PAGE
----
Shippers continue to face tough market conditions as transportation capacity remains tight, freight rates are increasing, and fuel costs continue to rise.
Industry researcher FTR this week reported marginal improvement in its monthly Shippers Conditions Index (SCI) for May, the most recent data available, and noted that the impact of freight rates on the market hit their most negative level in the history of the index. The SCI remained in negative territory, registering -11.3 for the month, indicating pessimistic conditions throughout the industry.
The SCI tracks changes in the U.S. full-load freight market by combining data from four metrics: freight demand, freight rates, fleet capacity, and fuel price.
FTR said a strong improvement in trucking capacity utilization in May helped offset the tough rate environment, but added that rising fuel costs and other pressures will continue to dampen conditions, which they said remain “extremely challenging.”
“It remains a period of tough sledding for shippers as utilization and rates will remain difficult factors to offset in the near term,” said Todd Tranausky, vice president of rail and intermodal at FTR. “The fall peak season will add increasing pressure to supply chains and could create additional negative pressure in the index over that period.”
As the summer rolls on, rising fuel costs continue to be a large part of the problem. Diesel costs have increased 40% from a low point last November, according to late July data from the U.S. Energy Information Administration (EIA), and are contributing to the rising costs shippers are facing. Oleg Yanchyk, chief information officer for freight procurement software firm Sleek Technologies, points to rising surcharges in the trucking market as an example. Yanchyk says fuel surcharges—the average cost per mile that shippers pay carriers—have increased by $404 per week according to Sleek Technologies data. At the same time, he says actual diesel truck costs increased by $486 per week, adding even more costs for shippers.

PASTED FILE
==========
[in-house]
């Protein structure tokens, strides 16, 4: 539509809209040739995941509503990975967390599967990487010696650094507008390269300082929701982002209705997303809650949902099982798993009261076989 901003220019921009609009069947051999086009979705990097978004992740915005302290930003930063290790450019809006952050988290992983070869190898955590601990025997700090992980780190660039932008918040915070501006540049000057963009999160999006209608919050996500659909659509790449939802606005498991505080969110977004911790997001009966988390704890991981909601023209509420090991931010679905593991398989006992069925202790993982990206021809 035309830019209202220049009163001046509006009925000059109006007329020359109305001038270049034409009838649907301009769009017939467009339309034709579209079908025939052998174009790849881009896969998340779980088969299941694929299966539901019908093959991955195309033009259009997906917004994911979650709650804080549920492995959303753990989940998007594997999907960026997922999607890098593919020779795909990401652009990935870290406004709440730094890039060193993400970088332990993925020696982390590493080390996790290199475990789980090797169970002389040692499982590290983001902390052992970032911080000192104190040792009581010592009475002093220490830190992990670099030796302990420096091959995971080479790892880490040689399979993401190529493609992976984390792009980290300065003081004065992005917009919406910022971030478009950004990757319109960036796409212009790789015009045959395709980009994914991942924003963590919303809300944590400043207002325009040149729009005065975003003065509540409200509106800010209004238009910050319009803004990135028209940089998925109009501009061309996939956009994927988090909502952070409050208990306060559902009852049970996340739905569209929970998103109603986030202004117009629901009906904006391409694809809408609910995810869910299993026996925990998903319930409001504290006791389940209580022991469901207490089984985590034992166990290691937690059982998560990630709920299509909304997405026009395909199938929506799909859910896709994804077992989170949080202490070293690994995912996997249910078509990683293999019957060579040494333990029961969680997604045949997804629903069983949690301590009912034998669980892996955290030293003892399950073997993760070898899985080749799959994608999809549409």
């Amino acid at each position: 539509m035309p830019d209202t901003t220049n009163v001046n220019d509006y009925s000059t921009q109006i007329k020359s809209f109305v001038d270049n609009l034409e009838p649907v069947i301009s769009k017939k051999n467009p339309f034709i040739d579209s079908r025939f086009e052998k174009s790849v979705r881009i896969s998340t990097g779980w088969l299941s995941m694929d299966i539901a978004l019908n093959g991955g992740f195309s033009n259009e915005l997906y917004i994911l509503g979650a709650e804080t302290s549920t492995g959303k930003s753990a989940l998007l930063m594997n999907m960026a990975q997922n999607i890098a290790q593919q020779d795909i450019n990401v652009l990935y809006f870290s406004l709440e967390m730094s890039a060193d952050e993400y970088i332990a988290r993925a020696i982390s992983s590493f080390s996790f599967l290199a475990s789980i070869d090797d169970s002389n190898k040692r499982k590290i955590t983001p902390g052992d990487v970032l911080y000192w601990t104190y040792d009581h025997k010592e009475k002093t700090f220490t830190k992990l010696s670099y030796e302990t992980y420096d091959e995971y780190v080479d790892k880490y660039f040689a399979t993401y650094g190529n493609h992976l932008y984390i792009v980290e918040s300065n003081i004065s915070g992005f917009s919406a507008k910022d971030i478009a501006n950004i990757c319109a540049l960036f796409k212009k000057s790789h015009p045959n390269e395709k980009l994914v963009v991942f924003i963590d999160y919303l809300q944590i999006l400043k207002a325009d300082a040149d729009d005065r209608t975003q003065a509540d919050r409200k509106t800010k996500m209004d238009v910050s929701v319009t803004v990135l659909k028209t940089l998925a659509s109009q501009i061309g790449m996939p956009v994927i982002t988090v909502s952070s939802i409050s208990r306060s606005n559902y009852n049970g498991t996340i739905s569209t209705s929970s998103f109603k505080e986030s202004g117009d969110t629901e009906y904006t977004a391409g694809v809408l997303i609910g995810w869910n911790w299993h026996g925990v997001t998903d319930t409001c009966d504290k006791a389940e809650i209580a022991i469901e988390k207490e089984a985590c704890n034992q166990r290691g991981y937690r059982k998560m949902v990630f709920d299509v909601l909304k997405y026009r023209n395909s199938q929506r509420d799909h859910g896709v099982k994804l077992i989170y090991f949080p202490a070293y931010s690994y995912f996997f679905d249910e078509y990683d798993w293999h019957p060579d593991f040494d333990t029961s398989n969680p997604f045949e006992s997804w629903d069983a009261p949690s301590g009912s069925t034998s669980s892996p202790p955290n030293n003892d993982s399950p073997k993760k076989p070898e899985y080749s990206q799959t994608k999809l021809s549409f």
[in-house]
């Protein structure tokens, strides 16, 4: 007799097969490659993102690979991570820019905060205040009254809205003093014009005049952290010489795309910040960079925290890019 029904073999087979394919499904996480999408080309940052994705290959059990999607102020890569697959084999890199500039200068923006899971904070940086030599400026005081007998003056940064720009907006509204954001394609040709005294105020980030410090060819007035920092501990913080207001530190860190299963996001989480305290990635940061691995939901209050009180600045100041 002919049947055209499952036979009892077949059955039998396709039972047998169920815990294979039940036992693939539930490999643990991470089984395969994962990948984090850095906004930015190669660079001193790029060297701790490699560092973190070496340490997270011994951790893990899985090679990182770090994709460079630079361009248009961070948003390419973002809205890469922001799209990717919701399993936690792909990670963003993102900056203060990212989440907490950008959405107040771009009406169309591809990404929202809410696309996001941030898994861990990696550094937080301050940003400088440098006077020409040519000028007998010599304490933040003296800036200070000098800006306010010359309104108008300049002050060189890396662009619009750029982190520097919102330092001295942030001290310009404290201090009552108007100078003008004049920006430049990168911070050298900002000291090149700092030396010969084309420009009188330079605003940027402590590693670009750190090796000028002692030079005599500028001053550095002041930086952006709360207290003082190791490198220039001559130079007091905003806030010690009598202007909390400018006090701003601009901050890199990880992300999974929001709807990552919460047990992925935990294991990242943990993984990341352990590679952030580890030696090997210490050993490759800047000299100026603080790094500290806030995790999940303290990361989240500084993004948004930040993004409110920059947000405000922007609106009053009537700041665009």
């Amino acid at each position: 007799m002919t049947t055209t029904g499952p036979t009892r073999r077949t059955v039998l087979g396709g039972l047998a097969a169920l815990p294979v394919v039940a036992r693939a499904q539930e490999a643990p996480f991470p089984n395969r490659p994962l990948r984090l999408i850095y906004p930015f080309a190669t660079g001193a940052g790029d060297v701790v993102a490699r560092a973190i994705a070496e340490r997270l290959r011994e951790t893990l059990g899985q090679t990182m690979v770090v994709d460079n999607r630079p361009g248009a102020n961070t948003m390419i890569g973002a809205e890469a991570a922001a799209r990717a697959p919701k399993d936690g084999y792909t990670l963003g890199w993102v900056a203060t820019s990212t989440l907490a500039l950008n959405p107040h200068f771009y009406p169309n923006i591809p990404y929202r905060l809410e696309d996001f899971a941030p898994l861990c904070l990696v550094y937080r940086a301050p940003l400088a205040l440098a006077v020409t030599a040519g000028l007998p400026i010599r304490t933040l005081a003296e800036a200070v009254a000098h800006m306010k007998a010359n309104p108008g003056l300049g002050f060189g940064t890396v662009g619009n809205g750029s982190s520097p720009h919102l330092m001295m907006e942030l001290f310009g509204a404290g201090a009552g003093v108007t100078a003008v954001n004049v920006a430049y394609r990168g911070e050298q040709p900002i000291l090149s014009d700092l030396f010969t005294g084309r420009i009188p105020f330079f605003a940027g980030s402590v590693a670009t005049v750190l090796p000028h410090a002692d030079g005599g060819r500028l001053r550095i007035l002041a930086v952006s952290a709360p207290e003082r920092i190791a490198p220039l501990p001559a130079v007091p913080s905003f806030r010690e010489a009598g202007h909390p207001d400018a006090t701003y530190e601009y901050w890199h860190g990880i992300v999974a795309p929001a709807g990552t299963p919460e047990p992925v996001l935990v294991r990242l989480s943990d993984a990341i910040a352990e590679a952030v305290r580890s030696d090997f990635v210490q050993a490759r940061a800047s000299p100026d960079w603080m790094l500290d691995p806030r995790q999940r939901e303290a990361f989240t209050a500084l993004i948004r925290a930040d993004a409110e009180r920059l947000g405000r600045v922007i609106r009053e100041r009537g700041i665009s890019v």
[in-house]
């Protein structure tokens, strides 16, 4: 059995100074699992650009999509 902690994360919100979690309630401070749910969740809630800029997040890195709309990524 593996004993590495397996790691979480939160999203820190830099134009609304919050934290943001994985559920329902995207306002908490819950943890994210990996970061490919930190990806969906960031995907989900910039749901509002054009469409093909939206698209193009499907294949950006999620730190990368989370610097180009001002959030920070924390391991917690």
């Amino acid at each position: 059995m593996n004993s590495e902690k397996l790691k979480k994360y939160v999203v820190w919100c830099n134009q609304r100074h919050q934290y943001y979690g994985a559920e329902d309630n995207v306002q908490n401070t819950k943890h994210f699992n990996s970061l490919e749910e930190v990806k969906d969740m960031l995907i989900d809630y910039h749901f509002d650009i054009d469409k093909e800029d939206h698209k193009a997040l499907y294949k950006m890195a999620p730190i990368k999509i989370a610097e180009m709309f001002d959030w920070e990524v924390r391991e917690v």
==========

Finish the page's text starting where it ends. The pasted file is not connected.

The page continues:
“That difference of $82 [per] week has to come from somewhere, and carriers increase the linehaul portion of the load they charge [to make up the difference],” Yanchyk explains.
Further complicating the issue, he says carriers are spending more for “empty miles diesel costs,” which is the amount that each truck spends on fuel for miles they don’t get paid for by shippers—to get from one load to another or make a run to their yard, for example.
“Empty miles diesel costs coming out of the carriers pocket as a cost of business increased by $73 [per] week,” Yanchyk says, again using Sleek Technologies data and government data on rising fuel costs. “This has to come from somewhere too, and carriers look to charge shippers extra in the linehaul portion to cover their expense.”
Yanchyk says it can be difficult for shippers to manage the increased costs, and although he agrees that the near-term outlook is challenging, he says some relief may be on the horizon in 2022.
“There’s going to be a short-term impact with increases, but then [it will] level off toward the end of the year and possibly decline a bit,” he says. “Quarter one  we should see some decreases.”
Victoria Kickham, an editor at large for Supply Chain Quarterly, started her career as a newspaper reporter in the Boston area before moving into B2B journalism. She has covered manufacturing, distribution and supply chain issues for a variety of publications in the industrial and electronics sectors, and now writes about everything from forklift batteries to omnichannel business trends for Supply Chain Quarterly's sister publication, DC Velocity.